“Red Ventures is a leader in its field, and we highly value them as a partner,” said Allen McCabe, vice president of North America Channel Sales for Hughes. “Sales agents like Red Ventures are an important link in the HughesNet sales channel. That’s why we provide lucrative sales agent programs and incentives to stay competitive in the marketplace with attractive customer promotions.”
In addition, Hughes provides a high-quality fulfillment team for installation, assuring sales agents that their customers’ orders are installed by the same certified technicians used by Hughes for its direct customers.
In September 2011, Hughes held its 2nd Annual HughesNet Summit for resellers. The event gave sales agents and other resellers an excellent opportunity to meet face-to-face with the Hughes team, discuss ideas and common issues, and plan for the future. A hot topic was preparing for the Hughes next-generation, 100+ Gbps satellite—ECHOSTAR® XVII with JUPITER™ high-throughput technology, which will be launched in the summer of 2012 and deliver HughesNet high-speed broadband service to between 1.5 and 2 million subscribers.
“Hughes has a passionate team that matches our equally passionate group at Red Ventures,” said Hallie Kilmer, marketing manager at Red Ventures. “We walked away from the summit rejuvenated, excited, and confident in the management team at Hughes. We also found it beneficial to interact with the distributors and dealers in the installation network to see how we can work together and join efficiencies to be mutually beneficial.”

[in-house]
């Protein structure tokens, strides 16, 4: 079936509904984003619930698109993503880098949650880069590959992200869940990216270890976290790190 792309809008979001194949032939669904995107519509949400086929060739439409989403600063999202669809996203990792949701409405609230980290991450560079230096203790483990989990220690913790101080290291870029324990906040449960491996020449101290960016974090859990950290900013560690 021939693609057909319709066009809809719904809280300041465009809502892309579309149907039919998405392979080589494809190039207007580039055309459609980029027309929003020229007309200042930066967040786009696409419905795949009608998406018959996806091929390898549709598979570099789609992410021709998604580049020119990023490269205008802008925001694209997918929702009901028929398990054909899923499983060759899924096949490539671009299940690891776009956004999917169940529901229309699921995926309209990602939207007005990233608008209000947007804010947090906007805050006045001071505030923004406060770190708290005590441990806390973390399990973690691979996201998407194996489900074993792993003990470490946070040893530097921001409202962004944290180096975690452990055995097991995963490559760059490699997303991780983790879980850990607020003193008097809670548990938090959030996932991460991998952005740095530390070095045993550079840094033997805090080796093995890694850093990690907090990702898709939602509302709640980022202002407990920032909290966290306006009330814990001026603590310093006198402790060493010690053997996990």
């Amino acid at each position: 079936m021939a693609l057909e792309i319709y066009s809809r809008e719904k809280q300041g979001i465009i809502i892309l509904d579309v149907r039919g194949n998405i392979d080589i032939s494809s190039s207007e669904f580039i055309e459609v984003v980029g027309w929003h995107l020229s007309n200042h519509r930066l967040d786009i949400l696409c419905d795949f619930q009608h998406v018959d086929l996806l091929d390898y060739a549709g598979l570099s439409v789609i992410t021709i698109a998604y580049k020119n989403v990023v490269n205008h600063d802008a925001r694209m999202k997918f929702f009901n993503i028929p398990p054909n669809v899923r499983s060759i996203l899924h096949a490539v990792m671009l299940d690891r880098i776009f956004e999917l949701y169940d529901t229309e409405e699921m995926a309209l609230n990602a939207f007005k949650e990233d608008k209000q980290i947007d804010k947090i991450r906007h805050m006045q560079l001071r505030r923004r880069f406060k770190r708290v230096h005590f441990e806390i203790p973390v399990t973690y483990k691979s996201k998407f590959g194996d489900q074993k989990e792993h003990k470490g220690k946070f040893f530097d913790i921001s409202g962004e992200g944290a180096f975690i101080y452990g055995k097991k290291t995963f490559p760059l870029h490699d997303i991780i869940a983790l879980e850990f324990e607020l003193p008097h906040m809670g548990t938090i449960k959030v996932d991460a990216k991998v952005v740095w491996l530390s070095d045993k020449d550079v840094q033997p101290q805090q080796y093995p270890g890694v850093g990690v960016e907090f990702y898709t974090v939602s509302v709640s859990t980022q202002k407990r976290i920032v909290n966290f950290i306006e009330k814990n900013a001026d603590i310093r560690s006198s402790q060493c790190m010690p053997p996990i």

“Today, HughesNet has over 60 percent share of the consumer satellite Internet market, and we plan for continued growth with new products and services,” added McCabe. “We’ve maintained our leadership position by providing our customers with the service tools and new customer initiatives to create the best satellite broadband experience available, and by relying on our sales agents out on the front lines of the digital divide to do what they do best—serving as our voice to the customer.”